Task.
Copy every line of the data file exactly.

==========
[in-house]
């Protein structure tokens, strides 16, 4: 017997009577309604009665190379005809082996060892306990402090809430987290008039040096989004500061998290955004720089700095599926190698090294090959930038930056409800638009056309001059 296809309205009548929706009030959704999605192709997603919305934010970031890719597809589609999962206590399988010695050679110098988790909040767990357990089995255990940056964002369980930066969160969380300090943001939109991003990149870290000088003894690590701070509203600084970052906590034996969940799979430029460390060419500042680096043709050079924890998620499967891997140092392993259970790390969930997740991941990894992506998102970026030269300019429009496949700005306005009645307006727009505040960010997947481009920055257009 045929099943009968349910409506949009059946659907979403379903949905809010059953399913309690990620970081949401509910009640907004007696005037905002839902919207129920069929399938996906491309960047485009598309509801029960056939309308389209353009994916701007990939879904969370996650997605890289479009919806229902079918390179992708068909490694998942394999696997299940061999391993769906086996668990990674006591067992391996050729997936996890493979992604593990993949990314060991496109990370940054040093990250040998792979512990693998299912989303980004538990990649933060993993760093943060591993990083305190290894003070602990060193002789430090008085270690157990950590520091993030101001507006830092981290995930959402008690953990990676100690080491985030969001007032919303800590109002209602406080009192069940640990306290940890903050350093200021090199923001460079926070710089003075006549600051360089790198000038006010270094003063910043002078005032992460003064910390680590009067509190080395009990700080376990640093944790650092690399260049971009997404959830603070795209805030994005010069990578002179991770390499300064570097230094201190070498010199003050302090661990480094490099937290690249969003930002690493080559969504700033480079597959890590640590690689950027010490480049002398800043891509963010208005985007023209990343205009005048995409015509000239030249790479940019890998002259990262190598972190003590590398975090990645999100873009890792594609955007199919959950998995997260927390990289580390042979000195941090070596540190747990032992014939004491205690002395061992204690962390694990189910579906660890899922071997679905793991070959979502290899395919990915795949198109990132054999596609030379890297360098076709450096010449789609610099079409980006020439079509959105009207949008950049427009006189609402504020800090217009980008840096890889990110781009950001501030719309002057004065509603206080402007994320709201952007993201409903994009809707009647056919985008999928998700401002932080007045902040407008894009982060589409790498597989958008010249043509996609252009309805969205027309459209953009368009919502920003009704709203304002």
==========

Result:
[in-house]
């Protein structure tokens, strides 16, 4: 017997009577309604009665190379005809082996060892306990402090809430987290008039040096989004500061998290955004720089700095599926190698090294090959930038930056409800638009056309001059 296809309205009548929706009030959704999605192709997603919305934010970031890719597809589609999962206590399988010695050679110098988790909040767990357990089995255990940056964002369980930066969160969380300090943001939109991003990149870290000088003894690590701070509203600084970052906590034996969940799979430029460390060419500042680096043709050079924890998620499967891997140092392993259970790390969930997740991941990894992506998102970026030269300019429009496949700005306005009645307006727009505040960010997947481009920055257009 045929099943009968349910409506949009059946659907979403379903949905809010059953399913309690990620970081949401509910009640907004007696005037905002839902919207129920069929399938996906491309960047485009598309509801029960056939309308389209353009994916701007990939879904969370996650997605890289479009919806229902079918390179992708068909490694998942394999696997299940061999391993769906086996668990990674006591067992391996050729997936996890493979992604593990993949990314060991496109990370940054040093990250040998792979512990693998299912989303980004538990990649933060993993760093943060591993990083305190290894003070602990060193002789430090008085270690157990950590520091993030101001507006830092981290995930959402008690953990990676100690080491985030969001007032919303800590109002209602406080009192069940640990306290940890903050350093200021090199923001460079926070710089003075006549600051360089790198000038006010270094003063910043002078005032992460003064910390680590009067509190080395009990700080376990640093944790650092690399260049971009997404959830603070795209805030994005010069990578002179991770390499300064570097230094201190070498010199003050302090661990480094490099937290690249969003930002690493080559969504700033480079597959890590640590690689950027010490480049002398800043891509963010208005985007023209990343205009005048995409015509000239030249790479940019890998002259990262190598972190003590590398975090990645999100873009890792594609955007199919959950998995997260927390990289580390042979000195941090070596540190747990032992014939004491205690002395061992204690962390694990189910579906660890899922071997679905793991070959979502290899395919990915795949198109990132054999596609030379890297360098076709450096010449789609610099079409980006020439079509959105009207949008950049427009006189609402504020800090217009980008840096890889990110781009950001501030719309002057004065509603206080402007994320709201952007993201409903994009809707009647056919985008999928998700401002932080007045902040407008894009982060589409790498597989958008010249043509996609252009309805969205027309459209953009368009919502920003009704709203304002």